If it’s not the economy, then what to do?

water pollution

Budi Akmal Djafar’s opinion piece in The Jakarta Post (Sept. 20) entitled “It’s [not] the economy stupid!” intrigued me. I like and support his overall idea that we should not only focus on the size of the pie (or box using his illustration) but also how to share the pie.

But being a mother of a five-year-old boy (and a baby) who is expanding his vocabulary at a pace much faster than the Chinese economy’s growth rate, the word “stupid” is a big no-no in our household.

Sure, as an economist, I know where the term originated from but mentioning that term has a big implication on how we should perceive the existing problems that Indonesia is facing now, as suggested by Budi’s piece.

First, I agree that even a stupid person knows the importance of the second fundamental theorem of welfare economics. That is, that society can attain any efficient outcome by suitable redistribution of resources and free trade. But we all know society most often faces an equity-efficiency trade-off.

Given that income inequality still exists in many countries including Indonesia, we know that “understanding” does not mean knowing how to solve the widening income gap. If you said “better income redistribution”, I would reply “would you be happy to pay more tax?” If you said “help the poor through poverty-reduction programs”, I would reply “how to make effective targeting, how to decide the best timing to allocate the funds, who will supervise the distribution of the funds?”

The Indonesian government must state and act on its poverty-reduction priorities.

Second, do we really need to choose between expansion and equality? Should a better question not be how to achieve inclusive growth? Budi gave an example of how Jakarta is now becoming more polluted raising concerns over the benefits of increased income per capita on our welfare.

But has this issue not been a long-debated topic? The Environmental Kuznets Curve (EKC) suggests an inverted-U relationship between pollution and economic development. Air and water pollution increase with development until the economy reaches a particular range of income per capita.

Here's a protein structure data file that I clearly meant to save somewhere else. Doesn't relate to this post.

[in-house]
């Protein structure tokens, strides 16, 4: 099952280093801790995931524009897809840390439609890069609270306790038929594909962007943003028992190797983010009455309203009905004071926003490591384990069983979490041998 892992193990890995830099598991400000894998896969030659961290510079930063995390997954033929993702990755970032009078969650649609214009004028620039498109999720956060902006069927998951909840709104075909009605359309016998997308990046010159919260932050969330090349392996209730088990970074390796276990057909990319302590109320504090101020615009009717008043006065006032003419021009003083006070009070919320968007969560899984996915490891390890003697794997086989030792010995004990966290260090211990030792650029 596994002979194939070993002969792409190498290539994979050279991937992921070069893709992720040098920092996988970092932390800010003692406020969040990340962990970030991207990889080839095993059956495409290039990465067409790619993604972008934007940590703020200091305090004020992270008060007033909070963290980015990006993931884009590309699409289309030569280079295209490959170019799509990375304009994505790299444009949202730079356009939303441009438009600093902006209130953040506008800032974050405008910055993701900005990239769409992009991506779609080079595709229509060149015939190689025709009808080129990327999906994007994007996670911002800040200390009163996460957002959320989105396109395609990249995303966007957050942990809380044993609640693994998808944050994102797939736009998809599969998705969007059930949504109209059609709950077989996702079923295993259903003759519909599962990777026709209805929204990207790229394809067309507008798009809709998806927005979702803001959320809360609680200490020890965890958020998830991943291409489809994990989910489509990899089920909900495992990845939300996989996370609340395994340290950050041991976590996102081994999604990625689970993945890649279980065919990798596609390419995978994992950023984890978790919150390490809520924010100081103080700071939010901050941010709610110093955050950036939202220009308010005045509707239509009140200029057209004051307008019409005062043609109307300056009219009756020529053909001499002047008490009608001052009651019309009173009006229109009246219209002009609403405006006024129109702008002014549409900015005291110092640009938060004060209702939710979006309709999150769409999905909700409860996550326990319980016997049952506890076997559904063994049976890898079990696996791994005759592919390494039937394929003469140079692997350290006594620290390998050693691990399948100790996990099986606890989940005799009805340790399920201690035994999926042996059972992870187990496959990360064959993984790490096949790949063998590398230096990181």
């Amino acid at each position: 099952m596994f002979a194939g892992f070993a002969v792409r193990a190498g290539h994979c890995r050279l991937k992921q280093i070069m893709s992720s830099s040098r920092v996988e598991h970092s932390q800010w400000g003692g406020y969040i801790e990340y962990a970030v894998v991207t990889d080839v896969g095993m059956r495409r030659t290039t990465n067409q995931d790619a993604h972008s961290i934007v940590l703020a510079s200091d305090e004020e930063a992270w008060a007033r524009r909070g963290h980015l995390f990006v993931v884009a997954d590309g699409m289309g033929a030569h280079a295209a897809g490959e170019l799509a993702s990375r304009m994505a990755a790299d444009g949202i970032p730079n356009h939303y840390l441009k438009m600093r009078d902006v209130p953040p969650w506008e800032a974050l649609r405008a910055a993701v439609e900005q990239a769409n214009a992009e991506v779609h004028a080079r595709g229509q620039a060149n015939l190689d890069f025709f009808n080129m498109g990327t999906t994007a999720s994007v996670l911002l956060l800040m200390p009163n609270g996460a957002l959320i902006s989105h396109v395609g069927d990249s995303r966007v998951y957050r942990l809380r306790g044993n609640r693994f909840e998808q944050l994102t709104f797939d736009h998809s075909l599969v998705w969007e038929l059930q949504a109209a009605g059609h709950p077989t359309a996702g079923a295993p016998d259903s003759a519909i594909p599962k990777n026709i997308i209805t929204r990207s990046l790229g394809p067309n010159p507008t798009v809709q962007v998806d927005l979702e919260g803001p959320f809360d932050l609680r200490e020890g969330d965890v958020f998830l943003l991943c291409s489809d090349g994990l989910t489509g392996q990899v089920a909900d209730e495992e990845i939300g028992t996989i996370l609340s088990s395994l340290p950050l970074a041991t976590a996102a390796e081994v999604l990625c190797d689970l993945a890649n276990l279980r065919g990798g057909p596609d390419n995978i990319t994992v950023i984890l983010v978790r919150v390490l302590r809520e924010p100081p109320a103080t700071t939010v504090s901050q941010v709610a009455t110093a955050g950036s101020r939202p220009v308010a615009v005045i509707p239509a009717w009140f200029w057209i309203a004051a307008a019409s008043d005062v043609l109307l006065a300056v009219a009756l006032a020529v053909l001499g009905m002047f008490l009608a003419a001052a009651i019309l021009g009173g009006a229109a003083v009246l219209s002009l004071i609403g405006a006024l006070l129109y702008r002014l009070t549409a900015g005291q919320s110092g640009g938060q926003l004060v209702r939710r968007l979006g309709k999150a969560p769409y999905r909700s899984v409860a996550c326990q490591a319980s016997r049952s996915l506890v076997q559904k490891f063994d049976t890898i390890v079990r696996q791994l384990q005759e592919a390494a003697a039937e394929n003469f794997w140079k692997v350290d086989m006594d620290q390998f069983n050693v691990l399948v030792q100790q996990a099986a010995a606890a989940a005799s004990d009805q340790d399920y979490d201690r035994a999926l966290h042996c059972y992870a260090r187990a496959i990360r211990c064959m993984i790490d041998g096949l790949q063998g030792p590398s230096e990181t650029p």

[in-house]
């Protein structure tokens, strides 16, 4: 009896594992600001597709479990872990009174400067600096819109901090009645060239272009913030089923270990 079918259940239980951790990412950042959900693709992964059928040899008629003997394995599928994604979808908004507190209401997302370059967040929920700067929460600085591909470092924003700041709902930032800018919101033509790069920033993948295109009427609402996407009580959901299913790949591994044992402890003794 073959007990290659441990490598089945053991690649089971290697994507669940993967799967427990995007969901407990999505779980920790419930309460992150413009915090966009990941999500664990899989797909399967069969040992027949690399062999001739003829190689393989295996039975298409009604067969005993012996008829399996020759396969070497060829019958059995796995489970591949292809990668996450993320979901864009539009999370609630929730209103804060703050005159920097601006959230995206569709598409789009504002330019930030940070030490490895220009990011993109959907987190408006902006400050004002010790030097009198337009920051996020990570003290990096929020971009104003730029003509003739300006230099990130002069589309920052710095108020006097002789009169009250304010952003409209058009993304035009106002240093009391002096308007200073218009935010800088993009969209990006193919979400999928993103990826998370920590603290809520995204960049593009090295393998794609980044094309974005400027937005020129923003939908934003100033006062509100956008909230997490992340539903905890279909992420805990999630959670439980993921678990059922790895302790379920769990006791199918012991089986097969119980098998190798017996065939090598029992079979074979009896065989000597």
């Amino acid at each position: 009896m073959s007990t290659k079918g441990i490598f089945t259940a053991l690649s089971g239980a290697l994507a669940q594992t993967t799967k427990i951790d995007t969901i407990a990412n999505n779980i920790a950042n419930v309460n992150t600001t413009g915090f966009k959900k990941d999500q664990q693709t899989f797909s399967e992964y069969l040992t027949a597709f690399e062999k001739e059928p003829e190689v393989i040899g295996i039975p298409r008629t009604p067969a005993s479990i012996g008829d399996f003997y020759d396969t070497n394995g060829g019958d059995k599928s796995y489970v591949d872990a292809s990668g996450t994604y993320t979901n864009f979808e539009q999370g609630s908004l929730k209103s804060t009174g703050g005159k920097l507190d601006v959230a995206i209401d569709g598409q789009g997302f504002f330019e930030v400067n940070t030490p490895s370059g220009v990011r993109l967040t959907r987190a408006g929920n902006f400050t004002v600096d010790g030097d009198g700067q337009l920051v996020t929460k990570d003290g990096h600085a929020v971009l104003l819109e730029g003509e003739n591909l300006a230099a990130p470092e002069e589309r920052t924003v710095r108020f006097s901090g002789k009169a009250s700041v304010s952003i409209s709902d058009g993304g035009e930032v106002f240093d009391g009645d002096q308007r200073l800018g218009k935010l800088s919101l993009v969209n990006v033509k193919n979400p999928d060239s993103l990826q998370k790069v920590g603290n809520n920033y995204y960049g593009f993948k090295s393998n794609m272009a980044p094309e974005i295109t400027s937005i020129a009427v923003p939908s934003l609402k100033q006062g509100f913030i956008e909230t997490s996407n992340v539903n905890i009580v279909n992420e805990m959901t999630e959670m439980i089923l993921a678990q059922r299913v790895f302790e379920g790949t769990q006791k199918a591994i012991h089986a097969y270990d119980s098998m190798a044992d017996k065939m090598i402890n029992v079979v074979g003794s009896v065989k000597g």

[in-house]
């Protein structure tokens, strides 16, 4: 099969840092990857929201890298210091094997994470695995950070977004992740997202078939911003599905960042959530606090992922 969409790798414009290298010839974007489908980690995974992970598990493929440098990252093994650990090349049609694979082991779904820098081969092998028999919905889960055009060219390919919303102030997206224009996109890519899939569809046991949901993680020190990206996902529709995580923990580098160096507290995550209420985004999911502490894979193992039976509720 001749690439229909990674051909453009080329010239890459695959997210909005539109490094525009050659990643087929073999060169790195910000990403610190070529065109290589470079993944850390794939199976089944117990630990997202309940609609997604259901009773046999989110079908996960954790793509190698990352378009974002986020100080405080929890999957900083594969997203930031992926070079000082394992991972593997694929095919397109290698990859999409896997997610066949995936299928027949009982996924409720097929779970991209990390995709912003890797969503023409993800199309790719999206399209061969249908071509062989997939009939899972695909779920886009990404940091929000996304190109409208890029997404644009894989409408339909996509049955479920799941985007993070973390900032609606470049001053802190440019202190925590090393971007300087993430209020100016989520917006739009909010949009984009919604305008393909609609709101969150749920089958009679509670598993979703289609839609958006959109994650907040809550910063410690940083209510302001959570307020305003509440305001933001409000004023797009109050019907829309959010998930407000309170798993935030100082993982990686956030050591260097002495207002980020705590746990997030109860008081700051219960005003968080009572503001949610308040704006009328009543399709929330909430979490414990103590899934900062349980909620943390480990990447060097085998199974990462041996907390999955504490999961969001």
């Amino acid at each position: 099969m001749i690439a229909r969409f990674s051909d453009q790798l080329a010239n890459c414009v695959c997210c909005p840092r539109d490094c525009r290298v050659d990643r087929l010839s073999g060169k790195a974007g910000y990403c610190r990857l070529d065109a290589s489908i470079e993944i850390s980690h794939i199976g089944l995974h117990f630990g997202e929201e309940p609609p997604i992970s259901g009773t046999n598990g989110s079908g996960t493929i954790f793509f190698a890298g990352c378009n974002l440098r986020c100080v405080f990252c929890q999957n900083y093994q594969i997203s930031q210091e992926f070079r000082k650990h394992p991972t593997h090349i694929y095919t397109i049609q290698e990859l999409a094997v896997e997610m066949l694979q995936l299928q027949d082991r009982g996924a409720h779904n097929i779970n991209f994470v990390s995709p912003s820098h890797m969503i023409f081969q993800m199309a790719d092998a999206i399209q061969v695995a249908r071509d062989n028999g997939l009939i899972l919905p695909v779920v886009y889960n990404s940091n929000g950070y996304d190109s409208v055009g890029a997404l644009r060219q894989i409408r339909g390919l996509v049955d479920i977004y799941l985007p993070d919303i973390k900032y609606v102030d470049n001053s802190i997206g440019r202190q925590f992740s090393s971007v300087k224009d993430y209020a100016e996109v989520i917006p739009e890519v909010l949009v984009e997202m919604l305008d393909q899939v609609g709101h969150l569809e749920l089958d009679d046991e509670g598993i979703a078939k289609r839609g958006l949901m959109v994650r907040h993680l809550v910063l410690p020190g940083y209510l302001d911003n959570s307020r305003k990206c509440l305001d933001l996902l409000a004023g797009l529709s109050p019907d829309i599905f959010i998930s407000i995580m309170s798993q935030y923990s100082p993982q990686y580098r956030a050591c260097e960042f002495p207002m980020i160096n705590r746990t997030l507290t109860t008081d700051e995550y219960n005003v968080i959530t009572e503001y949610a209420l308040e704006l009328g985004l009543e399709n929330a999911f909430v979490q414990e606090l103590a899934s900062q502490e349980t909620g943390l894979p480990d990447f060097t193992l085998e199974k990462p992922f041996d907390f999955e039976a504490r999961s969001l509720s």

When income rises beyond that level, pollution starts to decline as people value the environment more highly and better environmental standards and regulations are applied effectively.

The key question is at what income range pollution starts declining. According to Dasgupta, et al., in the Journal of Economic Perspectives (2002), earlier studies suggest a range of US$5,000 to $8,000.

A “revised” estimate by the World Bank in 2000 suggests income per capita level of $2,407 for Indonesia in 1998. We have exceeded this level and should have expected improvement in our environmental management. I think this is what we should worry about.

So, what to do? Well if only stupid people think it is the economy that matters, let us ask smart people what it should be.

I consider myself “average”. But here is what I think might help. In my opinion piece in the Post (July 22, 2011) entitled “Moving beyond the blame game”, I prescribed three generic reasons for our problems: Lack of clarity regarding national priorities, failure to give the right response and low education.

It is the complementary nature of the above three factors and possibly some other factors that can solve most of the issues including dealing with expansion-equality trade offs. For example, having kids taught at school how to minimize plastic bag usage would minimize environmental damage from increased
consumption.

From little things big things happen. But education alone is insufficient to solve the problems. Improved governance is needed. The Indonesian government must state and act on its poverty-reduction priorities, if that even is its priority. For that, we need smart people to figure out the solutions at the practical level as it is certainly not easy to resolve problems in such a big country as Indonesia.

Lastly, let us appreciate what the Indonesian government has done and help it improve the effectiveness of its programs.

This would involve more fruitful discussions between researchers, policy makers, students, industry bodies, etc for which I thank Pak Budi.

*This article was published at the Jakarta Post (25/9/2012). It expresses personal view of Risti Permani.

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Filed under Climate change and environment, Income inequality, Indonesia, Poverty, Review of article

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